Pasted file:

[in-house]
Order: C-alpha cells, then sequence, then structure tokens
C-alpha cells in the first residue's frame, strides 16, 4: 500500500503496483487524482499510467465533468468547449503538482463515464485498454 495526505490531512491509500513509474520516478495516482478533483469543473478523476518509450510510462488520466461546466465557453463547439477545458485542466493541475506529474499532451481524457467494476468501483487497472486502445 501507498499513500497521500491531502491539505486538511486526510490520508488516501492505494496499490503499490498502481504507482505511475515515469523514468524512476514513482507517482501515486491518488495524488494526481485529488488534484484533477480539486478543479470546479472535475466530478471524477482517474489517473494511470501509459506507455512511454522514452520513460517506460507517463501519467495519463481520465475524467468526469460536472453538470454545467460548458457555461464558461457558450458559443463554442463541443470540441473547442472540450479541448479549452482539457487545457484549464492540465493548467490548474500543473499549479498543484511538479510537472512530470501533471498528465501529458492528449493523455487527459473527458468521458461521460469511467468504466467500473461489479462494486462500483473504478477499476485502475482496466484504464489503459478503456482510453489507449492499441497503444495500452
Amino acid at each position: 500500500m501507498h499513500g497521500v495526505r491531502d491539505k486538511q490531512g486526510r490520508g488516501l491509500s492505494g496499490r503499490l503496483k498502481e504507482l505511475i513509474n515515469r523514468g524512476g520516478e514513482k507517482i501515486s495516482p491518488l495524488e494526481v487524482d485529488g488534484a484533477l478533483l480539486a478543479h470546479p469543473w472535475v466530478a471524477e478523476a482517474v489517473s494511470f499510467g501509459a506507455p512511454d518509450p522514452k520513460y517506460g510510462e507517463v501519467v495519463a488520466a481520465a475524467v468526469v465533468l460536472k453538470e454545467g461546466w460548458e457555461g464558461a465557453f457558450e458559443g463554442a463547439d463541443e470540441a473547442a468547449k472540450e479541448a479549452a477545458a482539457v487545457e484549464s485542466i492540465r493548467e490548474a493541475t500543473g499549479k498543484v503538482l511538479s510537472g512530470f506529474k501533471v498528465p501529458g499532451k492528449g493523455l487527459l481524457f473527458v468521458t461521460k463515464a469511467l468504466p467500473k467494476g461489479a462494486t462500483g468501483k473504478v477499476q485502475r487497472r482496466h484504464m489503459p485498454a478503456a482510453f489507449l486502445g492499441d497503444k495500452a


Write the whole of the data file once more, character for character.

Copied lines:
[in-house]
Order: C-alpha cells, then sequence, then structure tokens
C-alpha cells in the first residue's frame, strides 16, 4: 500500500503496483487524482499510467465533468468547449503538482463515464485498454 495526505490531512491509500513509474520516478495516482478533483469543473478523476518509450510510462488520466461546466465557453463547439477545458485542466493541475506529474499532451481524457467494476468501483487497472486502445 501507498499513500497521500491531502491539505486538511486526510490520508488516501492505494496499490503499490498502481504507482505511475515515469523514468524512476514513482507517482501515486491518488495524488494526481485529488488534484484533477480539486478543479470546479472535475466530478471524477482517474489517473494511470501509459506507455512511454522514452520513460517506460507517463501519467495519463481520465475524467468526469460536472453538470454545467460548458457555461464558461457558450458559443463554442463541443470540441473547442472540450479541448479549452482539457487545457484549464492540465493548467490548474500543473499549479498543484511538479510537472512530470501533471498528465501529458492528449493523455487527459473527458468521458461521460469511467468504466467500473461489479462494486462500483473504478477499476485502475482496466484504464489503459478503456482510453489507449492499441497503444495500452
Amino acid at each position: 500500500m501507498h499513500g497521500v495526505r491531502d491539505k486538511q490531512g486526510r490520508g488516501l491509500s492505494g496499490r503499490l503496483k498502481e504507482l505511475i513509474n515515469r523514468g524512476g520516478e514513482k507517482i501515486s495516482p491518488l495524488e494526481v487524482d485529488g488534484a484533477l478533483l480539486a478543479h470546479p469543473w472535475v466530478a471524477e478523476a482517474v489517473s494511470f499510467g501509459a506507455p512511454d518509450p522514452k520513460y517506460g510510462e507517463v501519467v495519463a488520466a481520465a475524467v468526469v465533468l460536472k453538470e454545467g461546466w460548458e457555461g464558461a465557453f457558450e458559443g463554442a463547439d463541443e470540441a473547442a468547449k472540450e479541448a479549452a477545458a482539457v487545457e484549464s485542466i492540465r493548467e490548474a493541475t500543473g499549479k498543484v503538482l511538479s510537472g512530470f506529474k501533471v498528465p501529458g499532451k492528449g493523455l487527459l481524457f473527458v468521458t461521460k463515464a469511467l468504466p467500473k467494476g461489479a462494486t462500483g468501483k473504478v477499476q485502475r487497472r482496466h484504464m489503459p485498454a478503456a482510453f489507449l486502445g492499441d497503444k495500452a